These are legal moose quarters hanging after the 2015 hunt. (Photo courtesy of Peter White)

Hundreds of pounds of free moose meat are given away every year in Petersburg. KFSK’s Angela Denning reports on a program that takes illegal moose kills and gets the meat to families in need.

Free ground up moose meat is given away every year to Petersburg schools and non-profits.

But first let’s back up to where the meat actually comes from. Every fall during the month-long moose hunt, a handful of hunters inevitably kill some moose illegally. It’s not intentional. It’s just not the easiest hunt because it requires specific antler configurations.

Cody Litster, the Wildlife Enforcement Trooper in Petersburg, says the local hunt is challenging.

“Just the general population, the morphology of the antlers around here, we’ve got some of the hardest antlers to judge and some difficult conditions,” Litster said. “So one reason or another we end up with a lot of illegal moose.”

Every year several moose are illegally killed near Petersburg, Kake, and Wrangell because their antlers don’t meet the requirements.

This year twelve moose in the hunt area became state possession. The moose are divided among communities in the unit. Five of the moose went to Petersburg this year. Each animal produces about 120 to 300 pounds of ground meat depending on the size.

The meat give-away program is more organized that it was just a few years ago. Back then, Litster used to drive around town in his truck asking folks if they wanted moose meat. But he says that was inefficient.

“The problem has been over the years that a moose is such a big animal, what do you do with it?” Litster said. “Especially if you get a handful of them in a small community, really quick you can tap out the resources that people have available to take care of moose.”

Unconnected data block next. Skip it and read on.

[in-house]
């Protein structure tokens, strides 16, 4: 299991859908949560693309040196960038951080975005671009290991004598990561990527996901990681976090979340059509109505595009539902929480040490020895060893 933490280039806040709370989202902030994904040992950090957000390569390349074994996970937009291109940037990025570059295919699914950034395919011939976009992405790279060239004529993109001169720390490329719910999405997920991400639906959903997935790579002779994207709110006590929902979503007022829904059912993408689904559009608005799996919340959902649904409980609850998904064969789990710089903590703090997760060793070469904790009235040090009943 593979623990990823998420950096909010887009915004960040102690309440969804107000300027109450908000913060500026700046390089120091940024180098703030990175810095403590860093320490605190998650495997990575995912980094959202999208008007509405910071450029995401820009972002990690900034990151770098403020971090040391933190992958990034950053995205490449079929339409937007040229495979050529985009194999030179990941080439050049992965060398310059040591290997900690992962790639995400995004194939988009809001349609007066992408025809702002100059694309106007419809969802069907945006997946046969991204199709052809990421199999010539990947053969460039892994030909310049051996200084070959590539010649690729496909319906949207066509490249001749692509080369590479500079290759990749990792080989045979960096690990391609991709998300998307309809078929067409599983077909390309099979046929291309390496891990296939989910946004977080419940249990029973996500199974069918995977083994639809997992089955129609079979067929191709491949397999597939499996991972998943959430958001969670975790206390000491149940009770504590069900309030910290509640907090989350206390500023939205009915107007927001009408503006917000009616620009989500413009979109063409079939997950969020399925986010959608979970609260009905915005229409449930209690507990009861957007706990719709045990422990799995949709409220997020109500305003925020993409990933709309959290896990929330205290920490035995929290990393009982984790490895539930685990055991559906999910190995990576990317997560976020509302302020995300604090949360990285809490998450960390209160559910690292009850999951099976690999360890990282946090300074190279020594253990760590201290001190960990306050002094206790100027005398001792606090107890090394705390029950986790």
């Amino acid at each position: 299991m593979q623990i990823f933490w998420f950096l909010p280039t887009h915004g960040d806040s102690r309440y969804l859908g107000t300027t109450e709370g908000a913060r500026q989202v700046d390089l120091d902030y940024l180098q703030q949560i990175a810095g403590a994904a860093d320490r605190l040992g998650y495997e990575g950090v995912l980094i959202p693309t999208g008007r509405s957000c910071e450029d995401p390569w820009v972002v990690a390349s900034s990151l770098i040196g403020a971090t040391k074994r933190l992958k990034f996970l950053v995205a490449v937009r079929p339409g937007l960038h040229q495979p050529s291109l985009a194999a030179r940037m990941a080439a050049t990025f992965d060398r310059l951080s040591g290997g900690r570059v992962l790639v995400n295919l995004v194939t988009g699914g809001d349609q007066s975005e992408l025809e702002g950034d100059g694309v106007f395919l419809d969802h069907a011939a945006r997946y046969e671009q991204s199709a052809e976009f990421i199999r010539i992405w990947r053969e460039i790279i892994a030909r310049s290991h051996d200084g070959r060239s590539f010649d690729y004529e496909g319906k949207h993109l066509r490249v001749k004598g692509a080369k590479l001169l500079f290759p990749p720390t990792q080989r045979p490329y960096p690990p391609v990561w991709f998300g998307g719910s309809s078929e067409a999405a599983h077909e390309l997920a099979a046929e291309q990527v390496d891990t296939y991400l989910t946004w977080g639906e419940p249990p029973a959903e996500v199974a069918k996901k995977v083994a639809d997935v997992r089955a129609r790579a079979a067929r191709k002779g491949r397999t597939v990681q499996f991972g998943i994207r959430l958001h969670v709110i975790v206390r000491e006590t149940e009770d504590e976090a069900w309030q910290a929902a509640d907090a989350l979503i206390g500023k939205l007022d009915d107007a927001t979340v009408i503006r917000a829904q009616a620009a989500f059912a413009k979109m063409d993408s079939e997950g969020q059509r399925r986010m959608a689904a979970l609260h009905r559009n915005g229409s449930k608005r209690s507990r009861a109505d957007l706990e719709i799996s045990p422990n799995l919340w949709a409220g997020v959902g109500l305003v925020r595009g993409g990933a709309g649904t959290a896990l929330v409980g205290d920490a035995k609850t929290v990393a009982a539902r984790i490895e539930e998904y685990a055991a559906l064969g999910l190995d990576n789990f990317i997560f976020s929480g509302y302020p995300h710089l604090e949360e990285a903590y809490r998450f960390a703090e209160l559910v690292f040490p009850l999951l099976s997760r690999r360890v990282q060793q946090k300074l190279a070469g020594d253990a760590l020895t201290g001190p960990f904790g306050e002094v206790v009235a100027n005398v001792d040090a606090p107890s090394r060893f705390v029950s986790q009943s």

The community formed a committee to address the issue. The committee identified charities in town that could use larger sized portions of meat like the schools and the Mountain View Manor Assisted Living Facility.

“It’s really streamlined the process,” Litster said.

The hunter plays a role too. They hand over the illegally shot moose to Litster skinned and quartered and also pay for the processing. Litster says the court can include the processing fee in lieu of the hunter’s fine. He then delivers the meat to a processor and after it’s ground up it’s stored at Community Cold Storage in town.

The ground up meat then gets distributed to two non-profits, the Rotary Club and the Salvation Army Church.

“It’s worked out through the Salvation Army where non-profit organizations can come in and get large chunks or families can come in and fill out a declaration of need and get small chunks,” Litster said.

Litster says the new program is the most equitable way to get the moose meat to people who need it.

For more information about the meat program you can contact the Salvation Army in Petersburg or the Rotary Club.